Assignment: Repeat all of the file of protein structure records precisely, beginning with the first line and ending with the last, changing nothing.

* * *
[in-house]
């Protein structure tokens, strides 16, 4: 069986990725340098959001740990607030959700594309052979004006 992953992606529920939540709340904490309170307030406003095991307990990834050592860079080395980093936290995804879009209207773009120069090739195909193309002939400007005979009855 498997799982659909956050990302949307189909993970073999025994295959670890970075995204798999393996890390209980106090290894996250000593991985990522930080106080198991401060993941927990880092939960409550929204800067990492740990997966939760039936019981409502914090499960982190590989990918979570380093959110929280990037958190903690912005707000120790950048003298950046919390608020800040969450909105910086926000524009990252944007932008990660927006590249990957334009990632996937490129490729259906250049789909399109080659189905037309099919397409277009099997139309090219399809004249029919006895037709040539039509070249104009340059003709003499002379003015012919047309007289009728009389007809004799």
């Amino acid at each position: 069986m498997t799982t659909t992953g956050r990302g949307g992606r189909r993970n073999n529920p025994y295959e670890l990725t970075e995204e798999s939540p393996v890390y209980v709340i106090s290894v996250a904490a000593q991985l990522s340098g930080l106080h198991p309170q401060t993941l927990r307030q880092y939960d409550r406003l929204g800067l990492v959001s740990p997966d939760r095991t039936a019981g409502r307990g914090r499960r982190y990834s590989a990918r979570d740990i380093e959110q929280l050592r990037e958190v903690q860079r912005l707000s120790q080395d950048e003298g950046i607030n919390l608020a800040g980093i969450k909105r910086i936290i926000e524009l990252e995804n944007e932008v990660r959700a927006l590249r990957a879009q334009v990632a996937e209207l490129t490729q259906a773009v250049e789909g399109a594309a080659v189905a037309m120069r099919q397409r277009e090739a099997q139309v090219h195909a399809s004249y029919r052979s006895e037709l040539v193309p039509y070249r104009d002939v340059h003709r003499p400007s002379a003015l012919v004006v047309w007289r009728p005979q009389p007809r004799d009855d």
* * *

[in-house]
């Protein structure tokens, strides 16, 4: 069986990725340098959001740990607030959700594309052979004006 992953992606529920939540709340904490309170307030406003095991307990990834050592860079080395980093936290995804879009209207773009120069090739195909193309002939400007005979009855 498997799982659909956050990302949307189909993970073999025994295959670890970075995204798999393996890390209980106090290894996250000593991985990522930080106080198991401060993941927990880092939960409550929204800067990492740990997966939760039936019981409502914090499960982190590989990918979570380093959110929280990037958190903690912005707000120790950048003298950046919390608020800040969450909105910086926000524009990252944007932008990660927006590249990957334009990632996937490129490729259906250049789909399109080659189905037309099919397409277009099997139309090219399809004249029919006895037709040539039509070249104009340059003709003499002379003015012919047309007289009728009389007809004799």
């Amino acid at each position: 069986m498997t799982t659909t992953g956050r990302g949307g992606r189909r993970n073999n529920p025994y295959e670890l990725t970075e995204e798999s939540p393996v890390y209980v709340i106090s290894v996250a904490a000593q991985l990522s340098g930080l106080h198991p309170q401060t993941l927990r307030q880092y939960d409550r406003l929204g800067l990492v959001s740990p997966d939760r095991t039936a019981g409502r307990g914090r499960r982190y990834s590989a990918r979570d740990i380093e959110q929280l050592r990037e958190v903690q860079r912005l707000s120790q080395d950048e003298g950046i607030n919390l608020a800040g980093i969450k909105r910086i936290i926000e524009l990252e995804n944007e932008v990660r959700a927006l590249r990957a879009q334009v990632a996937e209207l490129t490729q259906a773009v250049e789909g399109a594309a080659v189905a037309m120069r099919q397409r277009e090739a099997q139309v090219h195909a399809s004249y029919r052979s006895e037709l040539v193309p039509y070249r104009d002939v340059h003709r003499p400007s002379a003015l012919v004006v047309w007289r009728p005979q009389p007809r004799d009855d």